29  The determination of emissions targets for the Annex I parties was a contentious and difficult issue. After intense negotiations, the parties agreed on differentiated targets, which were then reflected in Annex B. Thus, for example, the EU and its Member States agreed to an emissions limitation of 92 per cent of the 1990 base year, or an 8 per cent reduction in the first commitment period. The US agreed to a 7 per cent reduction, while Japan and Canada each accepted a 6 per cent reduction. Australia and Iceland were permitted to make increases respectively of 8 per cent and 10 per cent. Russia, the largest emitter of the Eastern bloc countries, agreed to stabilize its emissions at 100 per cent of 1990 levels.

30  The Protocol calls for the advancement of the implementation of commitments by all parties, including developing countries. A number of measures are listed that include formulating national and regional programmes to improve the quality of local emission factors and activity data for preparing national inventories of greenhouse gas emissions, and to mitigate climate change and facilitate adequate adaption to climate change.

31  By far the most innovative aspect of the Kyoto Protocol negotiations was the proposal to enable Annex I parties to meet their commitments under the Protocol by purchasing or acquiring credits representing greenhouse reductions in other countries. These ‘flexibility mechanisms’ are listed as follows: emissions trading, joint implementation, and the Clean Development Mechanism (CDM).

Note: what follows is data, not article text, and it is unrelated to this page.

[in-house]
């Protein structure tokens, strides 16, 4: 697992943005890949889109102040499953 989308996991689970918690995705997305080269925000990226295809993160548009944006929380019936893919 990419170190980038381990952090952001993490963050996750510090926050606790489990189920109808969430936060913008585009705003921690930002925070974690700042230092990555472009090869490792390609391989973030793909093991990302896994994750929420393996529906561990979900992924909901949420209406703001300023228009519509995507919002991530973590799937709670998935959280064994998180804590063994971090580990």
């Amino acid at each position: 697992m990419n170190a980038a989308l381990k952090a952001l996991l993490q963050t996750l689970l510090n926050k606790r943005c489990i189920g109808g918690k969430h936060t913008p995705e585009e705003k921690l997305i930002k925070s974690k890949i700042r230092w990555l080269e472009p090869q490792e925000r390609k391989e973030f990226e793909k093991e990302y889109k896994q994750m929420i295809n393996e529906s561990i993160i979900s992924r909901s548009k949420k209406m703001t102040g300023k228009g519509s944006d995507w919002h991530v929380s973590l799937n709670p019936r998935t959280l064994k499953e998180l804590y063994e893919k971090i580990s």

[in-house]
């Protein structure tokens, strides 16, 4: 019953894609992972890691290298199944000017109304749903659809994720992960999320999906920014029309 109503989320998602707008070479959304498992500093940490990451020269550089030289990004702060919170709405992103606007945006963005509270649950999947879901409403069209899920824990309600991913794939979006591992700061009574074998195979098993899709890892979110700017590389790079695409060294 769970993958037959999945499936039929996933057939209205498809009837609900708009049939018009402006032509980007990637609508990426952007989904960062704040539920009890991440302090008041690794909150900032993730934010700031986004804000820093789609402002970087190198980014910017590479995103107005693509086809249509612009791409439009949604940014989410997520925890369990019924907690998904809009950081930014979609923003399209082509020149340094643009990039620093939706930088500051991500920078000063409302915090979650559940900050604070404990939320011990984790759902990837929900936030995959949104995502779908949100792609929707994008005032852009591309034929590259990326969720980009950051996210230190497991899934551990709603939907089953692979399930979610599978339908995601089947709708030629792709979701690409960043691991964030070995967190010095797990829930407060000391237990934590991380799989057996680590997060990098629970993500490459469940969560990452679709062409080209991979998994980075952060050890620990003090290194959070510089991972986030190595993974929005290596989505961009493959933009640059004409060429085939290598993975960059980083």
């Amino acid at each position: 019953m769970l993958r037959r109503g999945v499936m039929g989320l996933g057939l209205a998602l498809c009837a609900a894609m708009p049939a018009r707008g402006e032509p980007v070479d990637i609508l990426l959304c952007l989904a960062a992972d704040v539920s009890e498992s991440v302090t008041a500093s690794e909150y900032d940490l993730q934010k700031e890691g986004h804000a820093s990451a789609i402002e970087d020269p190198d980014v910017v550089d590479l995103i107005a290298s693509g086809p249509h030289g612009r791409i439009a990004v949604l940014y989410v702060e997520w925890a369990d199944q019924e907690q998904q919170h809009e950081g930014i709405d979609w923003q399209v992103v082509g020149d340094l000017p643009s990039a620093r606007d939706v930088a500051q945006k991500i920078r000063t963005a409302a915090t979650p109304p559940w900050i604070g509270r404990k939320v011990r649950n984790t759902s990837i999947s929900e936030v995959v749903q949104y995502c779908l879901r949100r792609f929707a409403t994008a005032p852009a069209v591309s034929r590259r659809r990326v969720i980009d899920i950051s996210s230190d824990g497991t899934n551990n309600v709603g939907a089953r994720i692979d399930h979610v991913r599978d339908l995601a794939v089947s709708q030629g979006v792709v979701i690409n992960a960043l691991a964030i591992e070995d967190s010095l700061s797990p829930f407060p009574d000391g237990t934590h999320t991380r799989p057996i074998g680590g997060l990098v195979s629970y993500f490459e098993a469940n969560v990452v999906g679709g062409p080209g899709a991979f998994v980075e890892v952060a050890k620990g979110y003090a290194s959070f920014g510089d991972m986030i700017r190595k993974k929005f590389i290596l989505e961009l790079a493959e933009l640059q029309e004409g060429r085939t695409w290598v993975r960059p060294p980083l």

32  Under Art. 17 Kyoto Protocol, Annex B parties are allowed to engage in emissions trading or the purchase of emission reduction credits, in the form of assigned amounts units (AAUs), from another Annex B party where it would be more cost-effective for it to do so rather than to undertake the reduction domestically. However, such trading must be supplemental to domestic actions taken to achieve emission reductions. Art. 6 allows Annex I parties to transfer to, or acquire from, any other party emission reduction units (ERUs). Any joint implementation project must result in a reduction in emissions by sources, or an enhancement of removals by sinks, that is additional to any that would otherwise occur and should be supplemental to domestic actions. The CDM defined by Art. 12 establishes a means for Annex I parties to gain emission reductions credits to assist them in achieving compliance with their quantified emissions limitation and reduction commitments. Under this scheme, Annex I parties can invest in emission reduction projects in non-Annex I parties and obtain certified emission reductions (CERs).

33  Activities resulting in carbon sequestration count towards the quantified commitments of Annex I parties. The Protocol allows for commitments to be met by net changes in greenhouse gas emissions resulting from direct human-induced land-use, land-use change, and forestry activities (LULUCF) but limited to afforestation and reforestation (since 1990), and deforestation (Forests, International Protection). The COP/MOP was mandated to decide upon the modalities and guidelines on which additional human-induced activities (in the agricultural soils and land-use change and forestry categories) could be added to or subtracted from the assigned amounts for Annex I parties.